Families could get right of silence in court
A new rule allowing spouses, parents and children to refuse to testify against each other in criminal proceedings may be included in the revised Criminal Procedure Law that has its first reading this week.
The rule, if passed, will overturn a well-established judicial principle on the mainland that 'a righteous person must show no prejudice and be ready to punish one's family if they have committed wrongdoing'. But legal analysts said the new rule would be in line with international practice and the humanistic values the mainland was trying to promote.
'If a father can be made to testify against a son, and a son against the father, this will lead to an inharmonious society,' said Professor Fan Chongyi of the Chinese University of Political Science and Law, who has been consulted on draft revisions. 'This is also more in line with the Chinese traditional value that families should protect each other.'
However, he stressed that this was different from the spousal privilege available in many jurisdictions, where spouses were not legally compelled to testify against each other.
The new exemption would be expanded to include parents and children. Also, the new draft rule says that police, prosecutors or a court cannot compel spouses, parents and children to testify against each other, but they can still testify if they want to.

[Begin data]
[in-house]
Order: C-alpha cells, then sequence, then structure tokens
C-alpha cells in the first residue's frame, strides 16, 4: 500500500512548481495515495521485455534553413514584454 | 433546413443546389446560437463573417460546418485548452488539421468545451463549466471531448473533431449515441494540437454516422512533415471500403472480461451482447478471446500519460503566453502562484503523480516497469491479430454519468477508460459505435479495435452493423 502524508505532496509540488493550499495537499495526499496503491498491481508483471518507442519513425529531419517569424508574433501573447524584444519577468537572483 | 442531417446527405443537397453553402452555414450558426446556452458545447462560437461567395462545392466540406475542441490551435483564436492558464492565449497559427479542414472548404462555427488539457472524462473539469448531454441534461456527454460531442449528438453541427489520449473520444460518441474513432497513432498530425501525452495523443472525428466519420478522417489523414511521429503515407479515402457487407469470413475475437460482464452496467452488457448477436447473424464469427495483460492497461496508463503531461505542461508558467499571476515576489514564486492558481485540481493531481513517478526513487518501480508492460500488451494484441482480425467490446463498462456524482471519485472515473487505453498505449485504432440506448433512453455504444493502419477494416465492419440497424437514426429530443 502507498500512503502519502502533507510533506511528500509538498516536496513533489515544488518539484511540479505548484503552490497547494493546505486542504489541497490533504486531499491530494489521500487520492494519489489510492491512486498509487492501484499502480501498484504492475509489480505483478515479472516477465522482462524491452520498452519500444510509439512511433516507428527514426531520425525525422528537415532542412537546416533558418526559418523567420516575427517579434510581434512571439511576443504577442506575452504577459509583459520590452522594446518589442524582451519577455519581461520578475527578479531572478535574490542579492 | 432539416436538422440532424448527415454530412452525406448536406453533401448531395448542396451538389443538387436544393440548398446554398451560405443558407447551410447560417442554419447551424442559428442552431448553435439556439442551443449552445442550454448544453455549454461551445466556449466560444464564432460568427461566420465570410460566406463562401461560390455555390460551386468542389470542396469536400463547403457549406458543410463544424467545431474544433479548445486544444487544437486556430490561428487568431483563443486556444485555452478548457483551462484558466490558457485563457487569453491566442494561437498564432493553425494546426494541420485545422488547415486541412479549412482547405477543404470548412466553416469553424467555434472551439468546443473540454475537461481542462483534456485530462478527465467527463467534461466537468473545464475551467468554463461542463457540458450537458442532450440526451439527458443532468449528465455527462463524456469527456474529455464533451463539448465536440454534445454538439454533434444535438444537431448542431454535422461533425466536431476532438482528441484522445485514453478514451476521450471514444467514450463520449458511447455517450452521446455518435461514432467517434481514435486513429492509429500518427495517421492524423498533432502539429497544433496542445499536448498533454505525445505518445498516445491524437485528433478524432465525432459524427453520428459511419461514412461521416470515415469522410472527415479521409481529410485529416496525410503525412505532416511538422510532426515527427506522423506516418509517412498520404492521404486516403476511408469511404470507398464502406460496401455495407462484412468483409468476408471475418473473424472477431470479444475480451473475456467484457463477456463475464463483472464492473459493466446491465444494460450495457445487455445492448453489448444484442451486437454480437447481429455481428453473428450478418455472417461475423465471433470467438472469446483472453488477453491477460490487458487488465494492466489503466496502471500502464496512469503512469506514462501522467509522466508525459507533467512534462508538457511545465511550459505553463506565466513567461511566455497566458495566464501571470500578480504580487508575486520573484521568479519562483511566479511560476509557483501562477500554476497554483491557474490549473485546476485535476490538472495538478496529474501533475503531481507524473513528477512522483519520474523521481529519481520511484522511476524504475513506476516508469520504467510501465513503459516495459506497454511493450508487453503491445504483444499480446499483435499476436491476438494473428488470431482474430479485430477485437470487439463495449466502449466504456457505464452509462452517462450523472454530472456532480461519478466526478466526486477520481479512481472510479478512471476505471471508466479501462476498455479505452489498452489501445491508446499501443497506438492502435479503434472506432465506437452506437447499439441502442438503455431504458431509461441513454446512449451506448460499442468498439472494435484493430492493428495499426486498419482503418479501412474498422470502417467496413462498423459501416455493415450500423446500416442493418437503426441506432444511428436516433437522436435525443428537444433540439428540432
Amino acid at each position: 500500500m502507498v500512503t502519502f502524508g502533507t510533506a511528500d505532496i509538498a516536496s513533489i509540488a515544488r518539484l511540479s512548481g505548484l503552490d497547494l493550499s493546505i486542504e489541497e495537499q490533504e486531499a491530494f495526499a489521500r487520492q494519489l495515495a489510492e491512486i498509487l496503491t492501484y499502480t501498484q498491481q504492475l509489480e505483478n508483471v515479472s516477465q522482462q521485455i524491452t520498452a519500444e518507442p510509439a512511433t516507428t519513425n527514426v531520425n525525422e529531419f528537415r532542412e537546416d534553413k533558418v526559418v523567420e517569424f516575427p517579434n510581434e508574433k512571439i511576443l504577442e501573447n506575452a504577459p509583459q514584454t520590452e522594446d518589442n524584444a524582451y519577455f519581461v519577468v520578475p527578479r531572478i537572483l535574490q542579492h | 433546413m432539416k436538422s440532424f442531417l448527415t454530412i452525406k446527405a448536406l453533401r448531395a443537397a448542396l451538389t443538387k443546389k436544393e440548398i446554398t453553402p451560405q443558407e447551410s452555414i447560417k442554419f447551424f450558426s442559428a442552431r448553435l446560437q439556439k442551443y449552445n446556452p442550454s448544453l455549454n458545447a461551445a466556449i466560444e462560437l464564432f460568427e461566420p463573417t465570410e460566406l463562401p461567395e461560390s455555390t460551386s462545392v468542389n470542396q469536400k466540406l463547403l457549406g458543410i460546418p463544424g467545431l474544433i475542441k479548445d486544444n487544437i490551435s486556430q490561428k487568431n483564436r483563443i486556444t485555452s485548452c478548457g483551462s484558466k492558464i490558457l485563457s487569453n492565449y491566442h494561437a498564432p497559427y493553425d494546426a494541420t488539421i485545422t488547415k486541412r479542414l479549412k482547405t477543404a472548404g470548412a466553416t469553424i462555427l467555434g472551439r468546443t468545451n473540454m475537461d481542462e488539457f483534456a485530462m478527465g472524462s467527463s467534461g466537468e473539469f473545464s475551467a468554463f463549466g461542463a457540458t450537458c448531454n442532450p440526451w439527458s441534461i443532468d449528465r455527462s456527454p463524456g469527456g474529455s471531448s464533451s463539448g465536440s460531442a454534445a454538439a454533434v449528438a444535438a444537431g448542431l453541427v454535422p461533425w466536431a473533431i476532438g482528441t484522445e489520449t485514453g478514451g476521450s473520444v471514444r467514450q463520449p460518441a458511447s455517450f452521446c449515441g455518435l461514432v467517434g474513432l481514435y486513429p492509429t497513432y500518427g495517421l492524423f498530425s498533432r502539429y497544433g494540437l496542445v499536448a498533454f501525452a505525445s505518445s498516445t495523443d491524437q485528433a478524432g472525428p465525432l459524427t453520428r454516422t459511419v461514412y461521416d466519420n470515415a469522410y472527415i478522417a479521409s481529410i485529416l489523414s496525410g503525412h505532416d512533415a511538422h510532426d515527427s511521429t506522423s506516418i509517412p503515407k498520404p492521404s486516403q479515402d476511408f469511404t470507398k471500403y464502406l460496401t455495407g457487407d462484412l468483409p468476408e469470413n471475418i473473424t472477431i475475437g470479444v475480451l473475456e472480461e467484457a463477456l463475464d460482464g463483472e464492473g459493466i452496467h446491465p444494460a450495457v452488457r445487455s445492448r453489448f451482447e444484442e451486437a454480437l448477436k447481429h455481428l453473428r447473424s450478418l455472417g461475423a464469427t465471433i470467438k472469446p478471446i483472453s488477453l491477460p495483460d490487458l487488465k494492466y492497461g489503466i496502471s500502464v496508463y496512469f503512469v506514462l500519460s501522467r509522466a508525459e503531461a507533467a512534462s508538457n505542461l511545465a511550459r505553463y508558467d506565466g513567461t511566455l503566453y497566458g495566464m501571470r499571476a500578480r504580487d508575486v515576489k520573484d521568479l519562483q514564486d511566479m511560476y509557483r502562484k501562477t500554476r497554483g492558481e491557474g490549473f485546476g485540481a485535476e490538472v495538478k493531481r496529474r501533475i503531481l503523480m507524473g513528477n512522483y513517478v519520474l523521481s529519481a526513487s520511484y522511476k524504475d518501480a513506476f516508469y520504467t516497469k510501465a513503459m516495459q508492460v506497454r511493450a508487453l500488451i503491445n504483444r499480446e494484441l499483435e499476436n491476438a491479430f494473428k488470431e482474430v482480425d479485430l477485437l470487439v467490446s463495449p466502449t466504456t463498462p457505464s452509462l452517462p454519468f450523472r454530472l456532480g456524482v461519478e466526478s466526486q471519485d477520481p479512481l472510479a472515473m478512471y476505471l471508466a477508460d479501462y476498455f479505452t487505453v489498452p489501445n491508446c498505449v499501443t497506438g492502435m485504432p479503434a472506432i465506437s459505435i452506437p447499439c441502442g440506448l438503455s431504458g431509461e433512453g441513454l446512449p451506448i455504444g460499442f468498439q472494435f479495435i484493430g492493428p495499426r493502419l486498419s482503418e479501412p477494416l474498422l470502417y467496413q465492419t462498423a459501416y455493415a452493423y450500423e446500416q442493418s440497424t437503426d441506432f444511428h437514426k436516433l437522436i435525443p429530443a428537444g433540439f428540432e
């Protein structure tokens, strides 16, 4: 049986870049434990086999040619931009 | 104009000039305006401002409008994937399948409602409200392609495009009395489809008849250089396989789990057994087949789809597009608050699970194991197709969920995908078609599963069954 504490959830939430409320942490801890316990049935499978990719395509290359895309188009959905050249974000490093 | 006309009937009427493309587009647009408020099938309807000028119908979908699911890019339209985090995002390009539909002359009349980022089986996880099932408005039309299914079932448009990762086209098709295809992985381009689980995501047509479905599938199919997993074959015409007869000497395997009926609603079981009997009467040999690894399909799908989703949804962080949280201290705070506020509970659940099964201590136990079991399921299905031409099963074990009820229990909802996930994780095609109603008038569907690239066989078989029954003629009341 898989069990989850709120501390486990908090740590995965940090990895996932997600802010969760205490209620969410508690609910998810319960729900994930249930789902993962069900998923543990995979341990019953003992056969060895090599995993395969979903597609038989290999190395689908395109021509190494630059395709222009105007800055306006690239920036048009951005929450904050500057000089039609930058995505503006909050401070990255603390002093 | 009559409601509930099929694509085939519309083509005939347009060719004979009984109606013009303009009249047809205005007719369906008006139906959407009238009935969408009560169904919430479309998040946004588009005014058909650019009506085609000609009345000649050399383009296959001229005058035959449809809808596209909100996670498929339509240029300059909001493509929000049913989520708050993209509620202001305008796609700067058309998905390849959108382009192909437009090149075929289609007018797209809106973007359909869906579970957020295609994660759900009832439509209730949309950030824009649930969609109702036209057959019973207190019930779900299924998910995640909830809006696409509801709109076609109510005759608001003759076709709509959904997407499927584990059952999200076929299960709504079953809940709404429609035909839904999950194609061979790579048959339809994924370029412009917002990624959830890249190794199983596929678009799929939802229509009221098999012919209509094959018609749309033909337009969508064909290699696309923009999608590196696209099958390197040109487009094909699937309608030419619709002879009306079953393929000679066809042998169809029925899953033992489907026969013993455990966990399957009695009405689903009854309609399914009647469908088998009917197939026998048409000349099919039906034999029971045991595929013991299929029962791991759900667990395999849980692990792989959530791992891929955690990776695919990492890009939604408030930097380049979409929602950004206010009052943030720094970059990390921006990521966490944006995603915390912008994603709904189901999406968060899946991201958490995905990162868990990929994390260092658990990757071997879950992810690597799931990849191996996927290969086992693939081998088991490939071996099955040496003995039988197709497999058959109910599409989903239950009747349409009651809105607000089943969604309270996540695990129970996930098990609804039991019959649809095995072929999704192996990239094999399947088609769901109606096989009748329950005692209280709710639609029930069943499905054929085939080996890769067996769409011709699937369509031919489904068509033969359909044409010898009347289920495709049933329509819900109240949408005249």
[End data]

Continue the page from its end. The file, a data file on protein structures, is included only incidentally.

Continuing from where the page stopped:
This rule is also only applicable to cases that do not concern state security or public interests.
The first reading of the revised Criminal Procedure Law will begin tomorrow at a bi-monthly session of the Standing Committee of the National People's Congress. This is the first time in 15 years that the country's Criminal Procedure Law has been revised, and the legal community hopes that the changes will address many problems that have surfaced in the criminal justice system over the years.
Professor Chen Guangzhong, another criminal procedure expert who was consulted on the draft revisions, said that more than a quarter of the original Criminal Procedure Law's 110 clauses would be amended, and 60 new clauses would be added to the code.
Chen said the draft includes new measures to ensure more witnesses testify in court, but he did not provide details. The rate of witnesses appearing in court to testify is extremely low - less than 10 per cent of criminal cases. This has made it impossible for defence lawyers to cross-examine prosecution witnesses in most cases, and thereby jeopardises the quality of criminal convictions.
Chen also said the revision might include a new clause stating that a suspect or defendant must not be forced to testify against himself, a step towards establishing 'a right of silence' on the mainland.
However, the step is not as great as the legal community wants, as another clause in the existing Criminal Procedure Law will be retained - a clause that states 'a suspect must answer truthfully when being interrogated'.
'These two clauses would contradict each other,' Chen said.
Another major change that might be included is allowing police and prosecutors to use covert methods, such as wire tapping, to obtain evidence, which has previously not been admissible in court. Legal experts said this clause would help reduce authorities' reliance on confessions and help reduce the use of torture in obtaining confessions.